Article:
When we step back for a moment and consider the big picture of talent management at the organizational level, here’s how you might break this down.

  • If the results of the organization are an outcome of the collective performance of the individual employees of the organization;
  • If each individual will perform optimally when they are most well physically, mentally, emotionally and spiritually then;
  • Wellness is about preparing employees to unlock their full potential; and,
  • Talent management is about taking this potential and developing it to produce optimal results for the organization.

It’s hard to escape the apparent linkage between the two. Maybe you aren’t quite ready to integrate wellness into your talent management team or vice versa, but it may be time to get the two groups together to talk about how their work can complement each other.

Jason Lauritsen a keynote speaker, author and advisor.  He is an employee engagement and workplace culture expert who will challenge you to think differently. 

A former corporate human resources executive, Jason has dedicated his career to helping leaders build organizations that are good for both people and profits. 

Most recently, he led the research team for Quantum Workplace’s Best Places to Work program where he has studied the employee experience at thousands of companies to understand what the best workplaces in the world do differently than the rest. 

Jason is the co-author of the book, Social Gravity: Harnessing the Natural Laws of Relationships. Connect with Jason at www.JasonLauritsen.com

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3 Comments on “Is Employee Wellness Really Just Extended Talent Management?

  1. I think this piece summarizes what recruiters and hiring managers should be focusing on. It is about building an organization with the right skill set. In order to accommodate all aspects of “wellness” the need for organizations to develop an indivdual must be recognized. To recognize the person’s strength is realizing culture fit and personality.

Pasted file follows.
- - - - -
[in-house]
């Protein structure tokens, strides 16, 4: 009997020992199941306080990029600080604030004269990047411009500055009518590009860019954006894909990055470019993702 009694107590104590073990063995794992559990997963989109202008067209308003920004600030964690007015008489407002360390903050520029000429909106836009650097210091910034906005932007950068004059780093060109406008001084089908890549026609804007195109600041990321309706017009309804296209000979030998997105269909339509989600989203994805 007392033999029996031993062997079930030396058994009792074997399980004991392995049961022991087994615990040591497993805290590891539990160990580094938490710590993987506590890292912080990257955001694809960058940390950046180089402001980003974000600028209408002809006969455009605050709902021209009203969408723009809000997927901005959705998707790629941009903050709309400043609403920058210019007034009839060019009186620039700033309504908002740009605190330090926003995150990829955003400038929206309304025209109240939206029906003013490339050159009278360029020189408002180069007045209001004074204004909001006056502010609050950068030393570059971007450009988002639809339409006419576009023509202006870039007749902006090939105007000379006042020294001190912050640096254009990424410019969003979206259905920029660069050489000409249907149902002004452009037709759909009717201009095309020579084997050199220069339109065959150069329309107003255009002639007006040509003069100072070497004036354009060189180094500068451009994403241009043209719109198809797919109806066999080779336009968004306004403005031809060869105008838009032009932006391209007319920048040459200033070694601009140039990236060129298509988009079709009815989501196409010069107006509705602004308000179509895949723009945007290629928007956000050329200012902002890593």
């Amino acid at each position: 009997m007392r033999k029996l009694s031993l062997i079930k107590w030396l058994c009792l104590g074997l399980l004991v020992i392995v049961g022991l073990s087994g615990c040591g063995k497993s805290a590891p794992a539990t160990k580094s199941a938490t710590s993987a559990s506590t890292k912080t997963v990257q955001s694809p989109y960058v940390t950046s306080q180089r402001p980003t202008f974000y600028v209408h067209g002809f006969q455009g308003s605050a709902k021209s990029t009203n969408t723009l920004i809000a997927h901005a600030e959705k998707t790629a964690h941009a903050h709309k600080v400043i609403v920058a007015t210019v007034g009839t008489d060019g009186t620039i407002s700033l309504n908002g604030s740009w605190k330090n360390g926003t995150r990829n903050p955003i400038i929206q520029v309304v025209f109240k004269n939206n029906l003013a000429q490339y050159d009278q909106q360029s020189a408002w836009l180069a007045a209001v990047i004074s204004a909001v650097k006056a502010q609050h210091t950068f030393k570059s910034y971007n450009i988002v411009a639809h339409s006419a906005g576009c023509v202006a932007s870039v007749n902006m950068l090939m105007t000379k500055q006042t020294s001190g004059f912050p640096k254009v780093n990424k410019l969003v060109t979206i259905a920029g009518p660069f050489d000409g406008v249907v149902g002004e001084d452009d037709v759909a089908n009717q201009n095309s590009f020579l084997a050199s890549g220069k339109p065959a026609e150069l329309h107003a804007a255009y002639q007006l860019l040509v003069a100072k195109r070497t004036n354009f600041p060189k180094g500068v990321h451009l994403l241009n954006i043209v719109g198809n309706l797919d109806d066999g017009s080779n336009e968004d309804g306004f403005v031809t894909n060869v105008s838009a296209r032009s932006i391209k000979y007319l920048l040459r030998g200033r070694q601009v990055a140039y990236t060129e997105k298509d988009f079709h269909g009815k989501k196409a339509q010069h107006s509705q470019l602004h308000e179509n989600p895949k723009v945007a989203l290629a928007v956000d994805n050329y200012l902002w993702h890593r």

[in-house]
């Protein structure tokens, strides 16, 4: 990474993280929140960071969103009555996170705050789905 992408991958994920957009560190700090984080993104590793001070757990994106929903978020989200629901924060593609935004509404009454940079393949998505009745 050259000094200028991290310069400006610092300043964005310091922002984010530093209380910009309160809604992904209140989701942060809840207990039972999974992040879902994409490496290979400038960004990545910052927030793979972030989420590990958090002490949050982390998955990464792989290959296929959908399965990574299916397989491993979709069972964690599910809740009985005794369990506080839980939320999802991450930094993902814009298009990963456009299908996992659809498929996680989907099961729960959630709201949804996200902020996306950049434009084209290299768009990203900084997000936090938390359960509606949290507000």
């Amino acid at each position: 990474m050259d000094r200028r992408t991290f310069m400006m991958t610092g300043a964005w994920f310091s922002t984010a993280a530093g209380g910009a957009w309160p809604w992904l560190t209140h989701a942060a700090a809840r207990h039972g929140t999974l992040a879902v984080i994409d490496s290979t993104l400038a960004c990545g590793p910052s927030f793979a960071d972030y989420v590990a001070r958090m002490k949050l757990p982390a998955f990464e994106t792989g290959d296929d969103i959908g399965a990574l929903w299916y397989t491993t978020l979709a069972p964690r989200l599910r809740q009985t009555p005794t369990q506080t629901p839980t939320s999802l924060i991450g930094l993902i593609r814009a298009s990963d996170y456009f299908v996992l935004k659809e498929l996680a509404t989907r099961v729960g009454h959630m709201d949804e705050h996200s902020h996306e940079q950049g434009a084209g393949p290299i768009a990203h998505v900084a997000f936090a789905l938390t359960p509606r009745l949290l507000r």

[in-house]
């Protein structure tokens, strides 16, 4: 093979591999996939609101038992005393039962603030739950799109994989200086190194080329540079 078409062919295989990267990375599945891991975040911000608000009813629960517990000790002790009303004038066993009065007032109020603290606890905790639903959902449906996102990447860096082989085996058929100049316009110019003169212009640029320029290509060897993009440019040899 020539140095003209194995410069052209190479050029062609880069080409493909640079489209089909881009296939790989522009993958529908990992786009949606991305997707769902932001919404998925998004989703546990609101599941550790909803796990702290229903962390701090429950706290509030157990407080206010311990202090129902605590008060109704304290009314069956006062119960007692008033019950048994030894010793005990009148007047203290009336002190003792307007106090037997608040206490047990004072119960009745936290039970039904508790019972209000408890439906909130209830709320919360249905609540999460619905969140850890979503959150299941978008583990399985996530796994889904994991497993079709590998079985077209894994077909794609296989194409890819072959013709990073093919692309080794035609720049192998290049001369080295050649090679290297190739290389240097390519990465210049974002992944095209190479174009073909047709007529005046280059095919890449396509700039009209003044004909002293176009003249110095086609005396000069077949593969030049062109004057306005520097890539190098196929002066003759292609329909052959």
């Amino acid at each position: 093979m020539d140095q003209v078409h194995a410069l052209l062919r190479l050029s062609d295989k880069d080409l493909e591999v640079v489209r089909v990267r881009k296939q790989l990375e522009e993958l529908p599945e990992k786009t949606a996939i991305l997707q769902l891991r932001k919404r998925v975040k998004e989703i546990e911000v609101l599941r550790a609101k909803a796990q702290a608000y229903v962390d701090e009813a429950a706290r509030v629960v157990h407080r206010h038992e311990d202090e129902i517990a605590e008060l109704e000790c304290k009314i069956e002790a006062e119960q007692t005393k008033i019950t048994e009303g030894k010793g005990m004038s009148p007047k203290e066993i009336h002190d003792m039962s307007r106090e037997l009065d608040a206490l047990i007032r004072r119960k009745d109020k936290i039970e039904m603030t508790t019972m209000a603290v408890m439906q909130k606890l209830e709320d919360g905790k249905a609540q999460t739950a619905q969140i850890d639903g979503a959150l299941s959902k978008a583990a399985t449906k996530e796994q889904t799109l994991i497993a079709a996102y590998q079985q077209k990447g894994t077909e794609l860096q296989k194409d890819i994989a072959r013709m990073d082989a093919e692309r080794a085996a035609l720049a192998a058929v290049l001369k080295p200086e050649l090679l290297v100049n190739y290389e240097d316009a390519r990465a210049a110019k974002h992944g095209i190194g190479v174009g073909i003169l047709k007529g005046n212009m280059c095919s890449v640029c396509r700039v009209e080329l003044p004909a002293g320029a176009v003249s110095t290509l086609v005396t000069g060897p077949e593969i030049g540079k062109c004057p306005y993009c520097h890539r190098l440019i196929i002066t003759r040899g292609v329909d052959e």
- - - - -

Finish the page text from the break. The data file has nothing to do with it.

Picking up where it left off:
Therefore, it is critical to pre-screen a candidate earlier and gain more insight into each candidate.

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    http://www.hirevue.com/content/services/

  2. Jason, great post! The two do go hand in hand. With healthcare reform and all the incentivized wellness programs being created, I think it’s easy to miss. Most people think diabetes and nutrition but in reality, mental health is equally important. There’s a reason the term “taking a mental health day” came into being. I definitely think defining and supporting wellness should be the first step in any talent management program. If your “talent” isn’t well, all the managing in the world isn’t going to help them reach their full potential.

  3. Indeed. Smart organizations are reaching further upstream into employee experience and lives to ensure better organizational outcomes. This is a win-win for staff too. I believe those companies who get this and implement on the front end of the curve will have a competitive advantage on productivity and employer brand. In someways, it is a return to the idea of the “company town” with or without geography.